Supreme Court to hear Scottish appeal of murderer held in solitary confinement

Supreme Court to hear Scottish appeal of murderer held in solitary confinement

The Supreme Court is to hear an appeal next month from a Scottish prisoner who was jailed for the racially motivated murder of a schoolboy in 2006.

Imran Shahid is appealing on the basis his human rights were breached after he was held in solitary confirment for over four-and-a-half-years.

Mr Shahid, 38, whose gangland name is “Baldy”, is serving a 25-year life sentence for the murder of 15-year-old Kriss Donald in 2006.

He is claiming £6,000 in compensation, arguing his treatment has been inhuman and degrading.

The case could change how jails in Scotland treat vulnerable prisoners such as paedophiles and serial killers who are at risk from the rest of the prison population.

Scottish ministers have argued successfully that Mr Shahid was held separately for his own protection and the case, which was launched in 2011, has failed before a number of judges in the Court of Session, with his final Scottish appeal being rejected a year ago.

In that appeal, reported by Scottish Legal News, Lord Drummond Young, who along with Lord Menzies and Lord Wheatley heard the appeal, said: “The simple fact is that continuing threats to his personal safety were made. In those circumstances there was no alternative to segregation.”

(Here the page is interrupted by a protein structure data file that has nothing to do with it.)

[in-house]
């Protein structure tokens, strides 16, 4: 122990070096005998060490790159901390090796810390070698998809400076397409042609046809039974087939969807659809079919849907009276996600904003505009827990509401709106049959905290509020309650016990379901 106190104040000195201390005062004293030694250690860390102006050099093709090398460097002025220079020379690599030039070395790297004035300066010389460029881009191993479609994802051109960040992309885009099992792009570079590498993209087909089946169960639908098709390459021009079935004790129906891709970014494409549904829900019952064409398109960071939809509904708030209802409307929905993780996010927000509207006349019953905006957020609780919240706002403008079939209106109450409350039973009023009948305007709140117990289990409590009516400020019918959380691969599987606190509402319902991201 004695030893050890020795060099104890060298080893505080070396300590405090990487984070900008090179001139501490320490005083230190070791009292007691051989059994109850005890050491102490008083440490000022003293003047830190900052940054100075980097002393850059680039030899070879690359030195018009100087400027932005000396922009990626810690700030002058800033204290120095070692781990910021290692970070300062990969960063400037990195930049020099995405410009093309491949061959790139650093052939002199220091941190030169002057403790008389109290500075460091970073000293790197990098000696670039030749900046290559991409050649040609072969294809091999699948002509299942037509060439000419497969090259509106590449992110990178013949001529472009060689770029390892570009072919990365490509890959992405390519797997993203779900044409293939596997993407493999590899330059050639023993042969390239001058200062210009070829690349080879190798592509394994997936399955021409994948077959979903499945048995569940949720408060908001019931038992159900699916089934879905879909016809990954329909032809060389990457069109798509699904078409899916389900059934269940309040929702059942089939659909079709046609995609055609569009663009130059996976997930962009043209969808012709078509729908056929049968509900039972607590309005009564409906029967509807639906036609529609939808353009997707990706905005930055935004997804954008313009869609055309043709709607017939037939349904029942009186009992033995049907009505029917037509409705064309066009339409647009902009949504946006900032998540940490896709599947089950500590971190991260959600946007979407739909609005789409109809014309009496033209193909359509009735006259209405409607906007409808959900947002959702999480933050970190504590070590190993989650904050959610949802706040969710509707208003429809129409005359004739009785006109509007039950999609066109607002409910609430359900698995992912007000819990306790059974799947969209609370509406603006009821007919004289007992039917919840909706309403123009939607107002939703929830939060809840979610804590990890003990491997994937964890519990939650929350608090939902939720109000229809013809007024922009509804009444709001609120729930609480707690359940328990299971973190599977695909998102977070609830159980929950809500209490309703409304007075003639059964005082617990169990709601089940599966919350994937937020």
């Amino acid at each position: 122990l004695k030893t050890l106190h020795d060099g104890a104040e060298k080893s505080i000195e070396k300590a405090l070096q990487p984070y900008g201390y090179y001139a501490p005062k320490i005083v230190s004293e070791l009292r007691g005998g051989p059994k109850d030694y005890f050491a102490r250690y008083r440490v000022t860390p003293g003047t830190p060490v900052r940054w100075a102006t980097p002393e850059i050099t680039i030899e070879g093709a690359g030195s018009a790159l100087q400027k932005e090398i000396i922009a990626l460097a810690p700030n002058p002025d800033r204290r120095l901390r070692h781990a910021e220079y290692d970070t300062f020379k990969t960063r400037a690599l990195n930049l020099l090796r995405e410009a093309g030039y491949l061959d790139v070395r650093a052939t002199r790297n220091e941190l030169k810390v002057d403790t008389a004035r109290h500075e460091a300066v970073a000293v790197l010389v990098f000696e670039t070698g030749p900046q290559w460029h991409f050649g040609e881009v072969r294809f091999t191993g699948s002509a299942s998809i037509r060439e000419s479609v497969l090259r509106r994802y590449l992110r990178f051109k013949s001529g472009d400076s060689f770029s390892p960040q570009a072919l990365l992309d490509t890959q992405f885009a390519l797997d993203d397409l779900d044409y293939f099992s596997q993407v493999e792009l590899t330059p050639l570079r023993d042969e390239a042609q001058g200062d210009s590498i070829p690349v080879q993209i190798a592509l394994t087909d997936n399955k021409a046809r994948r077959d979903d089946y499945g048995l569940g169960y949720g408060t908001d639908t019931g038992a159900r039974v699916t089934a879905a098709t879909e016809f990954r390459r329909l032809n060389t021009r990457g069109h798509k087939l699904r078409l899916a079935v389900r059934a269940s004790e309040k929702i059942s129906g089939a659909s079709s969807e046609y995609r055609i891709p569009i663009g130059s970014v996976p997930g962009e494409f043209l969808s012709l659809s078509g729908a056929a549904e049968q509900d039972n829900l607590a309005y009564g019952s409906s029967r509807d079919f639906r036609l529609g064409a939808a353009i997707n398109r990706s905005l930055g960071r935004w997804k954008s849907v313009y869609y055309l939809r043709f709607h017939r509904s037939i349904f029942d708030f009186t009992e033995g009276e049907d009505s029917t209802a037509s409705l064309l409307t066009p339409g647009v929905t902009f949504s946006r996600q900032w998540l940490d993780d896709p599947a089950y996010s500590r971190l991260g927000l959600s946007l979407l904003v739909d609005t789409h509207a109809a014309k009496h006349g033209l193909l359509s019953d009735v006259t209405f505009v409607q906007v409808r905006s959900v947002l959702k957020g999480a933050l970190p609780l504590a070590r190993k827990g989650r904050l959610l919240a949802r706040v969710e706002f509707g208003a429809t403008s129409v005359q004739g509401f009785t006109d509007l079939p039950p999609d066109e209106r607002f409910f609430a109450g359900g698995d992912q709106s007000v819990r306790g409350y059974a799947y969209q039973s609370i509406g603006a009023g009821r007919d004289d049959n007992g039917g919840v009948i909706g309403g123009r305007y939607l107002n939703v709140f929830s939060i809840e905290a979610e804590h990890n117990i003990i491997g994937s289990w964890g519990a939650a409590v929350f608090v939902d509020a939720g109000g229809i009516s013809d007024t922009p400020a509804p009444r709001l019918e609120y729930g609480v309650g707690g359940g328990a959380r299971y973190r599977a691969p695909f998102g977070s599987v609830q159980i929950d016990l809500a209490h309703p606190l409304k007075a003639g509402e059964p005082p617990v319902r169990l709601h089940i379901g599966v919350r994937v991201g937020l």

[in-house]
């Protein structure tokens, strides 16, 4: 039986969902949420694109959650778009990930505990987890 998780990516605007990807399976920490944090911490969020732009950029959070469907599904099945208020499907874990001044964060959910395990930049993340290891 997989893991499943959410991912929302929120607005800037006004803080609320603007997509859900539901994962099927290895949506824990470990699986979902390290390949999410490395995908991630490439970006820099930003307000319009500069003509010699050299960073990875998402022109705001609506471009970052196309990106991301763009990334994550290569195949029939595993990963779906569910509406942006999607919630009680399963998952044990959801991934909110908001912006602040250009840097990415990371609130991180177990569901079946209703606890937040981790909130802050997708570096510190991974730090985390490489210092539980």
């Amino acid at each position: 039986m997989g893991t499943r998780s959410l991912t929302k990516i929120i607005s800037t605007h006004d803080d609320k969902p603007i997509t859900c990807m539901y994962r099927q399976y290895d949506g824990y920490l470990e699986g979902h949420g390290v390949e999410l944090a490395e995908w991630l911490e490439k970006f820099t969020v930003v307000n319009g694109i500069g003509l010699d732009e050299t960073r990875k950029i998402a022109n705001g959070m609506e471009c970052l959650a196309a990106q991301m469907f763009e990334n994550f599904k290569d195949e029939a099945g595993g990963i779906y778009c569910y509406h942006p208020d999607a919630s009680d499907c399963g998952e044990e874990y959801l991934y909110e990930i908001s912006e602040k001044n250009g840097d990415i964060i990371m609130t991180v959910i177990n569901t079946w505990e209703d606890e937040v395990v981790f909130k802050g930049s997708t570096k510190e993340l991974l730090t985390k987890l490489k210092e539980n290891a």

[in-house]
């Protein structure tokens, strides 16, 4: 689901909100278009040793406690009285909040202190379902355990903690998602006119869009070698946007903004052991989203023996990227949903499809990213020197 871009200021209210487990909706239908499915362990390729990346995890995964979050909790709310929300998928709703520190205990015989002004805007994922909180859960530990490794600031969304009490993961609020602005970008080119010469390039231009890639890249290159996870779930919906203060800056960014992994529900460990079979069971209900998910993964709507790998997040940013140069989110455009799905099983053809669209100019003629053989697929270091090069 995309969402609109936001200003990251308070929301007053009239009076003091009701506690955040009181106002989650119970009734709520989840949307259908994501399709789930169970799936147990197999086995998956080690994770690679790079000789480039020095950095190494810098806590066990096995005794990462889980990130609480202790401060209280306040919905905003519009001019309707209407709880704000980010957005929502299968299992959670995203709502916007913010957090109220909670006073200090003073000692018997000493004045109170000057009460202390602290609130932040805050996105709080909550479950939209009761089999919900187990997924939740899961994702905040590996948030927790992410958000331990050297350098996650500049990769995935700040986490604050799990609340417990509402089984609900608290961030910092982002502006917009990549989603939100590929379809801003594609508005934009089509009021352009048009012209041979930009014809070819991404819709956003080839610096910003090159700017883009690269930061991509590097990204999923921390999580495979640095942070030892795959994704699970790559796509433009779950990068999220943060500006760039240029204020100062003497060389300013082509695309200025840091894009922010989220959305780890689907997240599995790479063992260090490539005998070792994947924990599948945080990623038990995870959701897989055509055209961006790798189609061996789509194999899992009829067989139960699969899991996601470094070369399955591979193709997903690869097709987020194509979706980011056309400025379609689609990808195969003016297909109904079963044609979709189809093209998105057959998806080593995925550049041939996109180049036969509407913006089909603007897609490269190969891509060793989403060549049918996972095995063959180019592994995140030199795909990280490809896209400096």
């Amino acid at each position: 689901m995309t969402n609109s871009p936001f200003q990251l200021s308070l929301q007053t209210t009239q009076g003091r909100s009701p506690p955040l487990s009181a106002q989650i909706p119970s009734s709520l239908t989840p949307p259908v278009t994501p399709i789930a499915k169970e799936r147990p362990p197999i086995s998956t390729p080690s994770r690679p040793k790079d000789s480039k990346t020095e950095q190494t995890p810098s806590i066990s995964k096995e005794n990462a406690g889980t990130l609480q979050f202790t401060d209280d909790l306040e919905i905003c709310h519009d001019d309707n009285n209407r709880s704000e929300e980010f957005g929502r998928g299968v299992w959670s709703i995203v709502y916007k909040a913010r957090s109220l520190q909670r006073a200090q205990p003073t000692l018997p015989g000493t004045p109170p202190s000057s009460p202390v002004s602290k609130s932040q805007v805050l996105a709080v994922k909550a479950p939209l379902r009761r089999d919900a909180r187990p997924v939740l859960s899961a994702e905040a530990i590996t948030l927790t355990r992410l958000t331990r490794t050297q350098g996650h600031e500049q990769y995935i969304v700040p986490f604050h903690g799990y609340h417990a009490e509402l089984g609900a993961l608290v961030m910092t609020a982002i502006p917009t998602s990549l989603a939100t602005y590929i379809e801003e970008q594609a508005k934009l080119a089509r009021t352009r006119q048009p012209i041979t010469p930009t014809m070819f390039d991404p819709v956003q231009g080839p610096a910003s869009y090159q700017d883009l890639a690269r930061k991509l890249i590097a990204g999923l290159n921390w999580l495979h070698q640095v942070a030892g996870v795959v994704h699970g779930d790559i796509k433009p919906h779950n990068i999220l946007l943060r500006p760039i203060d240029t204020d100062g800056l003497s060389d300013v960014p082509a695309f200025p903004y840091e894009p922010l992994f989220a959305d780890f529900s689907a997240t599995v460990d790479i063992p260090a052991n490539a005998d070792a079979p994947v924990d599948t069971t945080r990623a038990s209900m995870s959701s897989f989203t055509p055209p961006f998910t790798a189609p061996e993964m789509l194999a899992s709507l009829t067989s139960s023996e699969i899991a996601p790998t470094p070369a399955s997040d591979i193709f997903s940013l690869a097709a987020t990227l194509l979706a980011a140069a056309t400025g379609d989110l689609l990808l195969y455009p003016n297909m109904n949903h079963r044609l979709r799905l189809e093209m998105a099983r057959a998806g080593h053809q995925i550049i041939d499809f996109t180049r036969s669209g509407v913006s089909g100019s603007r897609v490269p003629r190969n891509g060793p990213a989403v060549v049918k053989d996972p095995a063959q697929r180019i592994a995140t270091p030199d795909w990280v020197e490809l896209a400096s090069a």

A report from 2006 provided that prisoners at Glenochi jail in Clackmannanshire had warned authorities that if Mr Shahid was housed there they would murder him and that “there would be a queue of prisoners wanting to do it”.

Lord Drummond Young said he and the appeal judges were “quite satisfied that adequate grounds existed for the continued segregation”.

However, Mr Shahid and his lawyers argue that his segregation, which has to be periodically renewed, was unlawfully long between the time he was remanded in custody and 2010 and that it failed to follow the 2006 rules.

When he was allowed to join the general prison population he was severely beaten in a prison gym in Kilmarnock.

A fellow murderer, William Crawford, 25, admitted hitting Mr Shahid on the head with a 15kg weight as Mr Shahid was using a rowing machine.

After this, other prisoners joined in and began hitting him with metal poles.

The former gang leader was left with a fractured jaw and cheekbone as well as shattered teeth and various bruises and swellings.

The judges cited the case of Ramirez Sanchez v France, (2007) 45 EHRR 49 in which Ilich Ramírez Sánchez also known as “Carlos the Jackal” failed in his appeal against segregation in the European Court of Human Rights.

Lord Drummond Young said at the time: “While the segregation of the reclaimer continued for a total period of four years and eight months, cases such as Ramirez Sanchez make it clear that solitary confinement for such a period will not of itself be sufficient to violate the article.

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